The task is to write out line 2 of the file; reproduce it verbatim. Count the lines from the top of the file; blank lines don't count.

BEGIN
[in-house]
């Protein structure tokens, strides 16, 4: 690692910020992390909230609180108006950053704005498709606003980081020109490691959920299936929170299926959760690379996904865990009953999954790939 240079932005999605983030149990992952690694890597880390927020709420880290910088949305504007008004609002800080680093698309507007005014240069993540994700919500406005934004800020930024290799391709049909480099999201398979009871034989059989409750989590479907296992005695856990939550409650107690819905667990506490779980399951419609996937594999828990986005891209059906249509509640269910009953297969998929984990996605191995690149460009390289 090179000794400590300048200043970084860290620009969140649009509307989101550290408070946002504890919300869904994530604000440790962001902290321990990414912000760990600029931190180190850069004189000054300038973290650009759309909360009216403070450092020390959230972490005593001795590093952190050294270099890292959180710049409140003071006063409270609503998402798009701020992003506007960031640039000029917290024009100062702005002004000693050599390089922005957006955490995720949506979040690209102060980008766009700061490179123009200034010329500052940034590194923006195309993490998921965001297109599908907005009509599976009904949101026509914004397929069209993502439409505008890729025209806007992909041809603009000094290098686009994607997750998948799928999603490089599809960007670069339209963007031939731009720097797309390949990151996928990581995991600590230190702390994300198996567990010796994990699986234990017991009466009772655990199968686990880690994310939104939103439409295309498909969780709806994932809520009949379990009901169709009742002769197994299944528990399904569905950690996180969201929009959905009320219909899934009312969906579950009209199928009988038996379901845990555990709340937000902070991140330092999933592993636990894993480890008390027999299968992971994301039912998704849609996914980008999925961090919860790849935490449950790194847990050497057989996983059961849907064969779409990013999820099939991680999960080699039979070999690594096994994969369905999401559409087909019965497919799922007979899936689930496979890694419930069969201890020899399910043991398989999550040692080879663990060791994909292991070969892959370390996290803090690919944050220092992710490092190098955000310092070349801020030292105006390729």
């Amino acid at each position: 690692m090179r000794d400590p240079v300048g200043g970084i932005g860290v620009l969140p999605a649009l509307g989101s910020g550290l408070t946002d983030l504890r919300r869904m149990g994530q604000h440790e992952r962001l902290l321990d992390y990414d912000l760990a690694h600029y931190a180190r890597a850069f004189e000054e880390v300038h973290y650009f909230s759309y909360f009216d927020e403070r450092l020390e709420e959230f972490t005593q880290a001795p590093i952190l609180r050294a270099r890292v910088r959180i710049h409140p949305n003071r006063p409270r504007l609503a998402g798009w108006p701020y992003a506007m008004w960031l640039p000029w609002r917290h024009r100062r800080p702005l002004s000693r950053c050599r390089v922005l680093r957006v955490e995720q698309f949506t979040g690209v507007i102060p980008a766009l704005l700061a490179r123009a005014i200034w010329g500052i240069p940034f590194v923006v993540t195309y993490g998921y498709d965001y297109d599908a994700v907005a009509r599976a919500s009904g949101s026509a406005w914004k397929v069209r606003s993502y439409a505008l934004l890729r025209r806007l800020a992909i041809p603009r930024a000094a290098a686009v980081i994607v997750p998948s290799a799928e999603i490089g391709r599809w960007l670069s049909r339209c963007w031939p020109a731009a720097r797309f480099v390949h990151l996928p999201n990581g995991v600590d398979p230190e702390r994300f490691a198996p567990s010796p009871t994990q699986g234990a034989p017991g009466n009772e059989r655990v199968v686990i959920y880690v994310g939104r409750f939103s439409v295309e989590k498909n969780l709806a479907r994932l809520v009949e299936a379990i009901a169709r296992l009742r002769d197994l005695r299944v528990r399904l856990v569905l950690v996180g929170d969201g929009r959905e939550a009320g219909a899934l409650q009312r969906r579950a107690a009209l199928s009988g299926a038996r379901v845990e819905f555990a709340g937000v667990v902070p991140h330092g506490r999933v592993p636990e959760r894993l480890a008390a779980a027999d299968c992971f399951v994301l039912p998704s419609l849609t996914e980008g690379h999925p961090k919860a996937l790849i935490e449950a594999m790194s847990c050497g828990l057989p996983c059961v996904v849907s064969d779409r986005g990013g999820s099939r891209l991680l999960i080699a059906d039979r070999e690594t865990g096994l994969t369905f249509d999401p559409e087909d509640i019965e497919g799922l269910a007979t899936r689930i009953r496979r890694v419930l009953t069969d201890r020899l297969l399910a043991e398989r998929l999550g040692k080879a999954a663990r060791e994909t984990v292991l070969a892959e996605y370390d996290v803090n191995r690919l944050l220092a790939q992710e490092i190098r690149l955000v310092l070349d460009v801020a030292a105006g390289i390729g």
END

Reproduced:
């Protein structure tokens, strides 16, 4: 690692910020992390909230609180108006950053704005498709606003980081020109490691959920299936929170299926959760690379996904865990009953999954790939 240079932005999605983030149990992952690694890597880390927020709420880290910088949305504007008004609002800080680093698309507007005014240069993540994700919500406005934004800020930024290799391709049909480099999201398979009871034989059989409750989590479907296992005695856990939550409650107690819905667990506490779980399951419609996937594999828990986005891209059906249509509640269910009953297969998929984990996605191995690149460009390289 090179000794400590300048200043970084860290620009969140649009509307989101550290408070946002504890919300869904994530604000440790962001902290321990990414912000760990600029931190180190850069004189000054300038973290650009759309909360009216403070450092020390959230972490005593001795590093952190050294270099890292959180710049409140003071006063409270609503998402798009701020992003506007960031640039000029917290024009100062702005002004000693050599390089922005957006955490995720949506979040690209102060980008766009700061490179123009200034010329500052940034590194923006195309993490998921965001297109599908907005009509599976009904949101026509914004397929069209993502439409505008890729025209806007992909041809603009000094290098686009994607997750998948799928999603490089599809960007670069339209963007031939731009720097797309390949990151996928990581995991600590230190702390994300198996567990010796994990699986234990017991009466009772655990199968686990880690994310939104939103439409295309498909969780709806994932809520009949379990009901169709009742002769197994299944528990399904569905950690996180969201929009959905009320219909899934009312969906579950009209199928009988038996379901845990555990709340937000902070991140330092999933592993636990894993480890008390027999299968992971994301039912998704849609996914980008999925961090919860790849935490449950790194847990050497057989996983059961849907064969779409990013999820099939991680999960080699039979070999690594096994994969369905999401559409087909019965497919799922007979899936689930496979890694419930069969201890020899399910043991398989999550040692080879663990060791994909292991070969892959370390996290803090690919944050220092992710490092190098955000310092070349801020030292105006390729």